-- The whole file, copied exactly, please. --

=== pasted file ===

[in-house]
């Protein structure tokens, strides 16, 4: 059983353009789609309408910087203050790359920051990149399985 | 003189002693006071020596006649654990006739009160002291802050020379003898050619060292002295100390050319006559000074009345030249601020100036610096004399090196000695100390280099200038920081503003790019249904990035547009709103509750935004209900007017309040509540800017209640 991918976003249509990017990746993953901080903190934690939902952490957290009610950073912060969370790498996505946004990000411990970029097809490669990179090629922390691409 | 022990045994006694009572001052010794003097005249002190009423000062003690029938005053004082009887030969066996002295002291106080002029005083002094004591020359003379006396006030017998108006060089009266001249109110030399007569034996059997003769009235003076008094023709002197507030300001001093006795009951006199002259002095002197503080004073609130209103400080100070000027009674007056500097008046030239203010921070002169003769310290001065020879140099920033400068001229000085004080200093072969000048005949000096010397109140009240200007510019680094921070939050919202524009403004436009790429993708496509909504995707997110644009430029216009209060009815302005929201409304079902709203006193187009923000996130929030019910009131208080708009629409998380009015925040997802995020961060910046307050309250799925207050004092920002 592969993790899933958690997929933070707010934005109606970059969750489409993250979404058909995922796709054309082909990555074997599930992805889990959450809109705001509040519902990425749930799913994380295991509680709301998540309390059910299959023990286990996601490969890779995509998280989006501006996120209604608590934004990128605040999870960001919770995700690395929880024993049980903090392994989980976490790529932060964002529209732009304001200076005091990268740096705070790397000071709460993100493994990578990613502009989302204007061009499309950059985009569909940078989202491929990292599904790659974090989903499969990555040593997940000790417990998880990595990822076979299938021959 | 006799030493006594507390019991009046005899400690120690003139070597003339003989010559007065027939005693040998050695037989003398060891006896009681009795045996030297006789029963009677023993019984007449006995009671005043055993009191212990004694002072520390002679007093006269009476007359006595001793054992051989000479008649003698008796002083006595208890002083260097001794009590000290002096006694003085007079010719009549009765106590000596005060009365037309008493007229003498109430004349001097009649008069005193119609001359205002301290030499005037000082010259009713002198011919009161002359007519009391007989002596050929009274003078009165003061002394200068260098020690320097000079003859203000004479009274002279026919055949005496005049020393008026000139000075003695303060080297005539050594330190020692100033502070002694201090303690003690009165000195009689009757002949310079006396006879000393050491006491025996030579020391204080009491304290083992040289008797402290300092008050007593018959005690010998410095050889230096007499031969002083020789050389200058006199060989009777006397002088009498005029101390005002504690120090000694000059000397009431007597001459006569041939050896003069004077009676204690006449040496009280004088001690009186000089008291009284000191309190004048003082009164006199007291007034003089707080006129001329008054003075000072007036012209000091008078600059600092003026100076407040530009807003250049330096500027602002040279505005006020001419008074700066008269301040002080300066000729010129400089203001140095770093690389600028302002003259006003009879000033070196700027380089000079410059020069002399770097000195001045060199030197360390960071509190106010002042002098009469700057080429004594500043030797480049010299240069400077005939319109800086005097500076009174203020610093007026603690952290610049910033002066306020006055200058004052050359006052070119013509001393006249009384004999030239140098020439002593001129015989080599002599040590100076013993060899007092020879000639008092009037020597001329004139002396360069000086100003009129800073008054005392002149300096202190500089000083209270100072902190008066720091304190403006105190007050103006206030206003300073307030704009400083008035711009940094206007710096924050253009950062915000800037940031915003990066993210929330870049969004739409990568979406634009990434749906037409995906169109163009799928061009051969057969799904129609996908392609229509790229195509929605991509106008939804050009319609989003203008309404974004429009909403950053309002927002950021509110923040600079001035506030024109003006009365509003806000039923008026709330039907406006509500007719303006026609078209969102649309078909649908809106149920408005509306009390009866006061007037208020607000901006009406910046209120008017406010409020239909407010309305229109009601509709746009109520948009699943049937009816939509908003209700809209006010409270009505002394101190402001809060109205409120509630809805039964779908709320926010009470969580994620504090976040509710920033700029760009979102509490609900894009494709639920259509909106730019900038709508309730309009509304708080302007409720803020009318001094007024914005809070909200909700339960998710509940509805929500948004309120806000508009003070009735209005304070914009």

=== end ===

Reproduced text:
[in-house]
């Protein structure tokens, strides 16, 4: 059983353009789609309408910087203050790359920051990149399985 | 003189002693006071020596006649654990006739009160002291802050020379003898050619060292002295100390050319006559000074009345030249601020100036610096004399090196000695100390280099200038920081503003790019249904990035547009709103509750935004209900007017309040509540800017209640 991918976003249509990017990746993953901080903190934690939902952490957290009610950073912060969370790498996505946004990000411990970029097809490669990179090629922390691409 | 022990045994006694009572001052010794003097005249002190009423000062003690029938005053004082009887030969066996002295002291106080002029005083002094004591020359003379006396006030017998108006060089009266001249109110030399007569034996059997003769009235003076008094023709002197507030300001001093006795009951006199002259002095002197503080004073609130209103400080100070000027009674007056500097008046030239203010921070002169003769310290001065020879140099920033400068001229000085004080200093072969000048005949000096010397109140009240200007510019680094921070939050919202524009403004436009790429993708496509909504995707997110644009430029216009209060009815302005929201409304079902709203006193187009923000996130929030019910009131208080708009629409998380009015925040997802995020961060910046307050309250799925207050004092920002 592969993790899933958690997929933070707010934005109606970059969750489409993250979404058909995922796709054309082909990555074997599930992805889990959450809109705001509040519902990425749930799913994380295991509680709301998540309390059910299959023990286990996601490969890779995509998280989006501006996120209604608590934004990128605040999870960001919770995700690395929880024993049980903090392994989980976490790529932060964002529209732009304001200076005091990268740096705070790397000071709460993100493994990578990613502009989302204007061009499309950059985009569909940078989202491929990292599904790659974090989903499969990555040593997940000790417990998880990595990822076979299938021959 | 006799030493006594507390019991009046005899400690120690003139070597003339003989010559007065027939005693040998050695037989003398060891006896009681009795045996030297006789029963009677023993019984007449006995009671005043055993009191212990004694002072520390002679007093006269009476007359006595001793054992051989000479008649003698008796002083006595208890002083260097001794009590000290002096006694003085007079010719009549009765106590000596005060009365037309008493007229003498109430004349001097009649008069005193119609001359205002301290030499005037000082010259009713002198011919009161002359007519009391007989002596050929009274003078009165003061002394200068260098020690320097000079003859203000004479009274002279026919055949005496005049020393008026000139000075003695303060080297005539050594330190020692100033502070002694201090303690003690009165000195009689009757002949310079006396006879000393050491006491025996030579020391204080009491304290083992040289008797402290300092008050007593018959005690010998410095050889230096007499031969002083020789050389200058006199060989009777006397002088009498005029101390005002504690120090000694000059000397009431007597001459006569041939050896003069004077009676204690006449040496009280004088001690009186000089008291009284000191309190004048003082009164006199007291007034003089707080006129001329008054003075000072007036012209000091008078600059600092003026100076407040530009807003250049330096500027602002040279505005006020001419008074700066008269301040002080300066000729010129400089203001140095770093690389600028302002003259006003009879000033070196700027380089000079410059020069002399770097000195001045060199030197360390960071509190106010002042002098009469700057080429004594500043030797480049010299240069400077005939319109800086005097500076009174203020610093007026603690952290610049910033002066306020006055200058004052050359006052070119013509001393006249009384004999030239140098020439002593001129015989080599002599040590100076013993060899007092020879000639008092009037020597001329004139002396360069000086100003009129800073008054005392002149300096202190500089000083209270100072902190008066720091304190403006105190007050103006206030206003300073307030704009400083008035711009940094206007710096924050253009950062915000800037940031915003990066993210929330870049969004739409990568979406634009990434749906037409995906169109163009799928061009051969057969799904129609996908392609229509790229195509929605991509106008939804050009319609989003203008309404974004429009909403950053309002927002950021509110923040600079001035506030024109003006009365509003806000039923008026709330039907406006509500007719303006026609078209969102649309078909649908809106149920408005509306009390009866006061007037208020607000901006009406910046209120008017406010409020239909407010309305229109009601509709746009109520948009699943049937009816939509908003209700809209006010409270009505002394101190402001809060109205409120509630809805039964779908709320926010009470969580994620504090976040509710920033700029760009979102509490609900894009494709639920259509909106730019900038709508309730309009509304708080302007409720803020009318001094007024914005809070909200909700339960998710509940509805929500948004309120806000508009003070009735209005304070914009």